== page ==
But the truth is families don’t know much about celebrants until they walk into the funeral directors a few days after their mum has died. The family is assigned a celebrant by the funeral director. The celebrant might get to meet the family once or twice before the funeral, depending on how quickly the funeral director has introduced the two parties. By this stage, the logistics have been decided. The date, time and place of the funeral. The coffin. How it will be carried and by whom.
Are these aspects not central to the meaning of the ceremony? And isn’t the choice of celebrant probably THE most important decision in making a ceremony personal? It is a brave family who asks the funeral director for more recommendations and calls a number of celebrants to ensure they have the perfect person. And there is a degree of urgency. The funeral needs to happen. The body is waiting.
This process sacrifices the incredible potential of celebrants. Celebrants have so much to offer. They shouldn’t be drafted in at the final hour. They are the ceremony makers. They are the people connecting with families to make something of this sorry time.
Funeral directors should not be dictating to celebrants. It’s the equivalent of The Rolling Stones having their set list dictated by the Roadies. It’s the wrong way round.
So my first battle cry is ‘Get the ceremony out of the crematorium!’. Yes the coffin needs to go there if you want a cremation, but what has that got to do with a meaningful ceremony?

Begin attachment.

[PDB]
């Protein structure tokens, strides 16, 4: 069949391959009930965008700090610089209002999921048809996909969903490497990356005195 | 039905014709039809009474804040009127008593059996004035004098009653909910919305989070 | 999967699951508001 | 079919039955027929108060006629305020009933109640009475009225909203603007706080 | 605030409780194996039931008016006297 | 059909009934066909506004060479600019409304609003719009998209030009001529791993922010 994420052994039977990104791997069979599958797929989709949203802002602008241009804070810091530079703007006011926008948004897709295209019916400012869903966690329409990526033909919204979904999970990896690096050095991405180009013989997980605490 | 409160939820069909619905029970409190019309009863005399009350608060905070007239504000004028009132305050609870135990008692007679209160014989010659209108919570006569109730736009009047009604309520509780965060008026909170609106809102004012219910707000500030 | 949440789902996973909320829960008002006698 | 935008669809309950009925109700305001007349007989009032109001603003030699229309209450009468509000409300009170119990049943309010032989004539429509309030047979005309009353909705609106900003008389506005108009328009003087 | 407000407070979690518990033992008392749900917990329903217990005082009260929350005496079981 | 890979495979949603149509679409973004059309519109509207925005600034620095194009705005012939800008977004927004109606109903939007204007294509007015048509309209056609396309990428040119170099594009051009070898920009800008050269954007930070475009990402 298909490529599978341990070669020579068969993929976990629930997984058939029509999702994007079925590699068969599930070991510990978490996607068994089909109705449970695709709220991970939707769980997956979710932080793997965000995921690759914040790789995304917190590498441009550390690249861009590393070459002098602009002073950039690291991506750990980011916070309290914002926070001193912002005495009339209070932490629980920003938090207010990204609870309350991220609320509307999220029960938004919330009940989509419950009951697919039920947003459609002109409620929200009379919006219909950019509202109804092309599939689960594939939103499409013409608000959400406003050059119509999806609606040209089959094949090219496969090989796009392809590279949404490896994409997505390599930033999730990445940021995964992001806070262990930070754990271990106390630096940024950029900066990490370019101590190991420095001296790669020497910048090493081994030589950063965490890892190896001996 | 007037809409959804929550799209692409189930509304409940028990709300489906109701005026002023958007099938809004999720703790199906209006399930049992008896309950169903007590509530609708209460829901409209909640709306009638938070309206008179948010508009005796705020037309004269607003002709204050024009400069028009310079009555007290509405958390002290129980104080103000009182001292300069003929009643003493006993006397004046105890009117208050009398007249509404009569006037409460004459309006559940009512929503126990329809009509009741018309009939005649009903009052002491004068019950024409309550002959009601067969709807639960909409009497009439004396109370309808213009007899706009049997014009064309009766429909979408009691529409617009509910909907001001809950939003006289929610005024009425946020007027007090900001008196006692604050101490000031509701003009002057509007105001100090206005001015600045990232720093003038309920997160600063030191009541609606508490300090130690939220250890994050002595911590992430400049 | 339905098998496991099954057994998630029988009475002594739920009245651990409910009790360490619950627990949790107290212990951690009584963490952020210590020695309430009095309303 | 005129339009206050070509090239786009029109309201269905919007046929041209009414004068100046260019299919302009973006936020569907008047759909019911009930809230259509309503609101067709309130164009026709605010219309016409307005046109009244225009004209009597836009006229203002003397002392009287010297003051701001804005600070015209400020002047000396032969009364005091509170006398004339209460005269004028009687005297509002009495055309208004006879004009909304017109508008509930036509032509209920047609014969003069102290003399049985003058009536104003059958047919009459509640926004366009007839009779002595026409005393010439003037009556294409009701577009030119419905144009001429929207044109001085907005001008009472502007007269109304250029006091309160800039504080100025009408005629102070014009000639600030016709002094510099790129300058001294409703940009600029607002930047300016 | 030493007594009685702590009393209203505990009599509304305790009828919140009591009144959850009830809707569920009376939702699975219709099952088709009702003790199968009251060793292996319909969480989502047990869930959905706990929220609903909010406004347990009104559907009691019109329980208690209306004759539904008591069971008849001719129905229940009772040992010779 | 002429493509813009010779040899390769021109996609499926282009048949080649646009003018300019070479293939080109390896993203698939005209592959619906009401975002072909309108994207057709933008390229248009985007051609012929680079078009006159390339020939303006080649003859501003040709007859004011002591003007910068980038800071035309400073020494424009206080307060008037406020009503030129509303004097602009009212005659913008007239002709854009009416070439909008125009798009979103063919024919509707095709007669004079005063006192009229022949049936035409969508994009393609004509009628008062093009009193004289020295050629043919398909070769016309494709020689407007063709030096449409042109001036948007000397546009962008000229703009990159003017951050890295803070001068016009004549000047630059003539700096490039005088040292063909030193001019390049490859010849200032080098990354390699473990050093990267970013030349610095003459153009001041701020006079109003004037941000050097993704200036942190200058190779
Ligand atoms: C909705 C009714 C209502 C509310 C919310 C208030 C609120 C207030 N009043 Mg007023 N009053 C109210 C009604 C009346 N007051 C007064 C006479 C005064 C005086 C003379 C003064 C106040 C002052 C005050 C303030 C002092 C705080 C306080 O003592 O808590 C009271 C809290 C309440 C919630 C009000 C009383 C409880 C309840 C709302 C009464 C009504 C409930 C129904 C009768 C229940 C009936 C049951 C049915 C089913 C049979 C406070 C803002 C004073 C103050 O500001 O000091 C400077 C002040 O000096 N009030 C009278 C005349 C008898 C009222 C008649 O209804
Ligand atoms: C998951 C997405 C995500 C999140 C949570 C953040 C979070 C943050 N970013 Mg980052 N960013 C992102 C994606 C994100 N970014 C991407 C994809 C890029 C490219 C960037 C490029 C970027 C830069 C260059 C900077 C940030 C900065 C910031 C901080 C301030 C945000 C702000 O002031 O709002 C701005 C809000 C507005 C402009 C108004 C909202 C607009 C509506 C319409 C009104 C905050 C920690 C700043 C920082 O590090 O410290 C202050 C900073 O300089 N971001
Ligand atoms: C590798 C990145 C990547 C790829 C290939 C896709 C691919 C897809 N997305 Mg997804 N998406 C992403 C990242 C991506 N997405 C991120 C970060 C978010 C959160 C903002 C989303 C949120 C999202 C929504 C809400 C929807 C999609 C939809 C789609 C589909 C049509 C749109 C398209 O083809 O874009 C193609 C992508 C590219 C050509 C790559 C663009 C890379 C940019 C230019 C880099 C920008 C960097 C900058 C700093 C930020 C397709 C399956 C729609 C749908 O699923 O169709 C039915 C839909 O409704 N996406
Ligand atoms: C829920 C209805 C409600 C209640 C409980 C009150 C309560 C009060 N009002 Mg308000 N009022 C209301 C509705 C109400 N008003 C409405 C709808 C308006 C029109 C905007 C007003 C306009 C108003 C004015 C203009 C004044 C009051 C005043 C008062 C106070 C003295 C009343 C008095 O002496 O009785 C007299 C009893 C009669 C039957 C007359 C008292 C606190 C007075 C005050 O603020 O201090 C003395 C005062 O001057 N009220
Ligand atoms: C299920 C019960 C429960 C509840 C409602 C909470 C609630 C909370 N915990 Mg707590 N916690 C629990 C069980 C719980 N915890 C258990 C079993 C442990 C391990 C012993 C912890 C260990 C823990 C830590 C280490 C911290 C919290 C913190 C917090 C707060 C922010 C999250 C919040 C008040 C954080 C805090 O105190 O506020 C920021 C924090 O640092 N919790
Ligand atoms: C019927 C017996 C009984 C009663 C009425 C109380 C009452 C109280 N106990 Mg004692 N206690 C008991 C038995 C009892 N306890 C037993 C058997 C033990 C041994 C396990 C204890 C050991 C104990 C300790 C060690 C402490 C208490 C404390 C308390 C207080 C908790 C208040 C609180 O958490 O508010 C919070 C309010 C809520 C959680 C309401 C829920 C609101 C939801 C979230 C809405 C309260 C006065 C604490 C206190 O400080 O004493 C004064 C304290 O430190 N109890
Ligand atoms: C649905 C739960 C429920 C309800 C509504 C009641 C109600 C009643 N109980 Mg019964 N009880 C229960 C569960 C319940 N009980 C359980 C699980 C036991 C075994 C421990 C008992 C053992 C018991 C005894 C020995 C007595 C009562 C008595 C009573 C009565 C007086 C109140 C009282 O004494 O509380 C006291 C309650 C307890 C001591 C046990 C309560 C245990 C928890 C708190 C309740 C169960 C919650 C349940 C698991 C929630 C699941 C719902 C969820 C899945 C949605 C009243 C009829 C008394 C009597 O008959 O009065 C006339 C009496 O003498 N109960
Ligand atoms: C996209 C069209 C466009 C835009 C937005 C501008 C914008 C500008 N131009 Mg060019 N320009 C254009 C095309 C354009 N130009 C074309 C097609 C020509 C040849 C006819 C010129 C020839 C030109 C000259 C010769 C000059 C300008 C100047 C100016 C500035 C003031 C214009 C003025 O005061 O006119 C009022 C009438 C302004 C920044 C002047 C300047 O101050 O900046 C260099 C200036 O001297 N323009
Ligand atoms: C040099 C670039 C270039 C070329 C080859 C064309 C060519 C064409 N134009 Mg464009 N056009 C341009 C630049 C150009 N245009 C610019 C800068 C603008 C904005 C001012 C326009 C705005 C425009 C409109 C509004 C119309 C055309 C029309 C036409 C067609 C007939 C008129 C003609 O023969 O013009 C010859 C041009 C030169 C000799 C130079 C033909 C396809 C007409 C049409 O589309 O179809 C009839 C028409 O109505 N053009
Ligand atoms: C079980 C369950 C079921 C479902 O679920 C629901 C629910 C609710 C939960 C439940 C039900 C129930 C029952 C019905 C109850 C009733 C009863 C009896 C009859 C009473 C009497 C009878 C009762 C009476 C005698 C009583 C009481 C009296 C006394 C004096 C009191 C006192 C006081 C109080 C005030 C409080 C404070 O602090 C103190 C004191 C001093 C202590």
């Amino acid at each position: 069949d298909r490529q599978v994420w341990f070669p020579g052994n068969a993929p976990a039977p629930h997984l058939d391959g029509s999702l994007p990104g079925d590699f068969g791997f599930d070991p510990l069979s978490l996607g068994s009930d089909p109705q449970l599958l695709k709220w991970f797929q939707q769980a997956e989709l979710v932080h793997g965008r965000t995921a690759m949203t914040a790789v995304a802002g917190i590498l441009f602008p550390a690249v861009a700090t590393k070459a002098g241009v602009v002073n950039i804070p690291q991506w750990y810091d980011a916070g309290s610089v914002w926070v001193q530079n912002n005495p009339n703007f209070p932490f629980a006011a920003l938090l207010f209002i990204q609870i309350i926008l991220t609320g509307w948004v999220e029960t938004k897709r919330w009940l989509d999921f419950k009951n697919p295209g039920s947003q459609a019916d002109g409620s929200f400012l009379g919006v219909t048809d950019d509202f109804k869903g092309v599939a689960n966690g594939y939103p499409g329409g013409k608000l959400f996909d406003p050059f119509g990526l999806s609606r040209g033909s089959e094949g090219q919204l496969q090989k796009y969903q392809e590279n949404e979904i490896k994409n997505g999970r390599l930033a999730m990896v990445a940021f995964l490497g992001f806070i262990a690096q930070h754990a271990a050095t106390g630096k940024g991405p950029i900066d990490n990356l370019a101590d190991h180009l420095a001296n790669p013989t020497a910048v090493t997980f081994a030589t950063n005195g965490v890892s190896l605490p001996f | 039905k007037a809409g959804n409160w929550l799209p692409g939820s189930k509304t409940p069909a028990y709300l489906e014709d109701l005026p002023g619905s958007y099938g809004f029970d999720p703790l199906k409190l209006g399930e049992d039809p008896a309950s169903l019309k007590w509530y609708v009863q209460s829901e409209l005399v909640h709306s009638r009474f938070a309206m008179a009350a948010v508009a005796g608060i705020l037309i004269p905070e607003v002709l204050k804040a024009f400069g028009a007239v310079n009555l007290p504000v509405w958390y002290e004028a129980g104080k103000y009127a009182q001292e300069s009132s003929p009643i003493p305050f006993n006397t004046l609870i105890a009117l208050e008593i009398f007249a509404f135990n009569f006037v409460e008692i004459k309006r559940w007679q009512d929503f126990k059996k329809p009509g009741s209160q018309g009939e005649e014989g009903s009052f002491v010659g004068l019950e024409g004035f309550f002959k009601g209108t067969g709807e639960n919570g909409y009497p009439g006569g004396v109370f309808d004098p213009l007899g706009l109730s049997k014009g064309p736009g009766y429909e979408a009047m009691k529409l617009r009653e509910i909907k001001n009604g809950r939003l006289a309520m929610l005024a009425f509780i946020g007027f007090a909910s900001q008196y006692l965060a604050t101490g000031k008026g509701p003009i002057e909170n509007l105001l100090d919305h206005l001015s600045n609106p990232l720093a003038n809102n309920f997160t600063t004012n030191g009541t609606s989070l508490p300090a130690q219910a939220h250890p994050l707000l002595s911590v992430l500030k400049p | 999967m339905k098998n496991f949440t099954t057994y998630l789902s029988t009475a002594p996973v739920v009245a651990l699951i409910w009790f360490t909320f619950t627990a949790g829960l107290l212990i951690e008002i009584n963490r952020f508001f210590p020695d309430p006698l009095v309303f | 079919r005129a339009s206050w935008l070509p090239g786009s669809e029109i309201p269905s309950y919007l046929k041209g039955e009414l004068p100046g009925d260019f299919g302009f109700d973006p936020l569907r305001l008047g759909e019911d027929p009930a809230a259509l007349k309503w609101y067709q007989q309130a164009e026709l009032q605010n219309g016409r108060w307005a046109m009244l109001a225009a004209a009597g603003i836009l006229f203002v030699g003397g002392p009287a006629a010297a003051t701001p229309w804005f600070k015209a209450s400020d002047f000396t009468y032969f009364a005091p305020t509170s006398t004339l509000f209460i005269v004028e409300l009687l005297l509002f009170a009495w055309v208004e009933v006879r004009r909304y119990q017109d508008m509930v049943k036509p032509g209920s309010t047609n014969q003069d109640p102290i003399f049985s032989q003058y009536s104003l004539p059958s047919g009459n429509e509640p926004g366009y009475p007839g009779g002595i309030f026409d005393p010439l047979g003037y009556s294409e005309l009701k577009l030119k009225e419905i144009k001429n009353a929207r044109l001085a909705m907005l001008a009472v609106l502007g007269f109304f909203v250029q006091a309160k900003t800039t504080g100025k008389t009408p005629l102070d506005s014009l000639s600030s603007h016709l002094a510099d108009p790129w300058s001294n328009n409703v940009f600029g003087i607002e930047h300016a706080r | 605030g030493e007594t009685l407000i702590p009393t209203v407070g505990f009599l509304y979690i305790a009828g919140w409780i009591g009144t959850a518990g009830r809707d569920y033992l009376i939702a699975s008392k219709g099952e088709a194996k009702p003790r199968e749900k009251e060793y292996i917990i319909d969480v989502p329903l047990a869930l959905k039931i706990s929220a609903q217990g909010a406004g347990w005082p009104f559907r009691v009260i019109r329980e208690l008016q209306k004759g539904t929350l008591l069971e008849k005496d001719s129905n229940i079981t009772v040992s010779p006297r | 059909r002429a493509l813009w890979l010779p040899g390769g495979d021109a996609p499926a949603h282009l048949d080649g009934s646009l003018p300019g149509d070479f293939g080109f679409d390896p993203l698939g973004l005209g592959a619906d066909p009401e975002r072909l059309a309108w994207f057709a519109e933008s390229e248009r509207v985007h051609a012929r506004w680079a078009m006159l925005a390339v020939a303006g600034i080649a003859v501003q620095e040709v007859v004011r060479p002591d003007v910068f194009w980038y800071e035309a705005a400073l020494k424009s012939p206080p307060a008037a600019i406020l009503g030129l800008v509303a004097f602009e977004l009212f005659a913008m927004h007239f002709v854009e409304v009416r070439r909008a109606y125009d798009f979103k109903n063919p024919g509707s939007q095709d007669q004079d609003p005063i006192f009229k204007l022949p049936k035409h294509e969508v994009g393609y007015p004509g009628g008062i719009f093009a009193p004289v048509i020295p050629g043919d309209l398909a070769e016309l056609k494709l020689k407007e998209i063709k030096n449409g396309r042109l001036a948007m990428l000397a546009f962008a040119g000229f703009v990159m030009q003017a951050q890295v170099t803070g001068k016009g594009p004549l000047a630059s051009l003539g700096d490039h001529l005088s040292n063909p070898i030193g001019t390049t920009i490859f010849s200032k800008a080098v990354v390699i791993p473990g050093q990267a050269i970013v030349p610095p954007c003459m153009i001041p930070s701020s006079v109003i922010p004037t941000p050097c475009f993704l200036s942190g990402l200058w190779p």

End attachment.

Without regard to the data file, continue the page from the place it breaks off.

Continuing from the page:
And my second is, ‘Give creative control to the people leading the ceremony!’ – the family and the celebrants, not the people organising the logistics of the body.
Poppy’s Funerals launched our ‘simple cremation’ service in June this year as one way of solving these problems. Our hope is that it will provide families with a simple way to make the funeral ceremony more personal, meaningful and generally better. We separate the cremation from the funeral ceremony. We do the work of a funeral director, taking responsibility for the simple, respectful and affordable cremation. All traditional funeral accessories are stripped away. We do not embalm. The coffins we use are unvarnished wooden coffins with calico lining. The family can of course accompany the coffin to the crematorium. We then deliver the ashes to the family so they can hold the funeral ceremony, celebration of life or memorial with the ashes wherever, whenever and however they want.